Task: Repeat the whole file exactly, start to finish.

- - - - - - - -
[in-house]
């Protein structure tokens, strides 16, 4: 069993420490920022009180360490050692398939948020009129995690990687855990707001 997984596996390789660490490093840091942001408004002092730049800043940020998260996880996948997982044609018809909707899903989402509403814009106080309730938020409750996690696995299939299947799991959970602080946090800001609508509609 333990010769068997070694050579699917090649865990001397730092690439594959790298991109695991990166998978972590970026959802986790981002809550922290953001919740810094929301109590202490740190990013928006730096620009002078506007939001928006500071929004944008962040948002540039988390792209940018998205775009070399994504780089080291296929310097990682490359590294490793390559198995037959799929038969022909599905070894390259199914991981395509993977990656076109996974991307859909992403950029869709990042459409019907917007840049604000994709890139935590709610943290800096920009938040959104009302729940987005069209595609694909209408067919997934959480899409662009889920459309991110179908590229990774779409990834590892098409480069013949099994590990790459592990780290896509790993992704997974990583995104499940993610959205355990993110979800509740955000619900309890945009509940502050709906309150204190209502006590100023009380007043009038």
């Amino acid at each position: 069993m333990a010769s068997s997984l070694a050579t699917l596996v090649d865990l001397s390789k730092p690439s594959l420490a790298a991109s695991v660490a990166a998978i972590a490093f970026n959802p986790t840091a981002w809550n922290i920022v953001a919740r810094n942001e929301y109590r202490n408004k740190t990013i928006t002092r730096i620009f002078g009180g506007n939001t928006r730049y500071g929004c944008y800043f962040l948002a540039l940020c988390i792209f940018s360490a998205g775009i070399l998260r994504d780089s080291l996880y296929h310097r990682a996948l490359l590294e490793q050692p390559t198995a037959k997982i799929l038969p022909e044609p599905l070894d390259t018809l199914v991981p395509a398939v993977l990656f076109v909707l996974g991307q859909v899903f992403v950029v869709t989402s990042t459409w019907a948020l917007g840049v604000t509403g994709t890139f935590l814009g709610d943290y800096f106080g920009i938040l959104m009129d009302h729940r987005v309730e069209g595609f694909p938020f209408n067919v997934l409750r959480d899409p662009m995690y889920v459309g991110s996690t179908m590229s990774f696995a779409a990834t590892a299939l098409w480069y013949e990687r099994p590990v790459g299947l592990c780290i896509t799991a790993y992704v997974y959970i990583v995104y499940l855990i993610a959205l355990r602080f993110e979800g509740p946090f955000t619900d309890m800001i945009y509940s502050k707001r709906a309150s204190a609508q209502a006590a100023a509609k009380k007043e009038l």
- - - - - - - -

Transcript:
[in-house]
């Protein structure tokens, strides 16, 4: 069993420490920022009180360490050692398939948020009129995690990687855990707001 997984596996390789660490490093840091942001408004002092730049800043940020998260996880996948997982044609018809909707899903989402509403814009106080309730938020409750996690696995299939299947799991959970602080946090800001609508509609 333990010769068997070694050579699917090649865990001397730092690439594959790298991109695991990166998978972590970026959802986790981002809550922290953001919740810094929301109590202490740190990013928006730096620009002078506007939001928006500071929004944008962040948002540039988390792209940018998205775009070399994504780089080291296929310097990682490359590294490793390559198995037959799929038969022909599905070894390259199914991981395509993977990656076109996974991307859909992403950029869709990042459409019907917007840049604000994709890139935590709610943290800096920009938040959104009302729940987005069209595609694909209408067919997934959480899409662009889920459309991110179908590229990774779409990834590892098409480069013949099994590990790459592990780290896509790993992704997974990583995104499940993610959205355990993110979800509740955000619900309890945009509940502050709906309150204190209502006590100023009380007043009038």
């Amino acid at each position: 069993m333990a010769s068997s997984l070694a050579t699917l596996v090649d865990l001397s390789k730092p690439s594959l420490a790298a991109s695991v660490a990166a998978i972590a490093f970026n959802p986790t840091a981002w809550n922290i920022v953001a919740r810094n942001e929301y109590r202490n408004k740190t990013i928006t002092r730096i620009f002078g009180g506007n939001t928006r730049y500071g929004c944008y800043f962040l948002a540039l940020c988390i792209f940018s360490a998205g775009i070399l998260r994504d780089s080291l996880y296929h310097r990682a996948l490359l590294e490793q050692p390559t198995a037959k997982i799929l038969p022909e044609p599905l070894d390259t018809l199914v991981p395509a398939v993977l990656f076109v909707l996974g991307q859909v899903f992403v950029v869709t989402s990042t459409w019907a948020l917007g840049v604000t509403g994709t890139f935590l814009g709610d943290y800096f106080g920009i938040l959104m009129d009302h729940r987005v309730e069209g595609f694909p938020f209408n067919v997934l409750r959480d899409p662009m995690y889920v459309g991110s996690t179908m590229s990774f696995a779409a990834t590892a299939l098409w480069y013949e990687r099994p590990v790459g299947l592990c780290i896509t799991a790993y992704v997974y959970i990583v995104y499940l855990i993610a959205l355990r602080f993110e979800g509740p946090f955000t619900d309890m800001i945009y509940s502050k707001r709906a309150s204190a609508q209502a006590a100023a509609k009380k007043e009038l």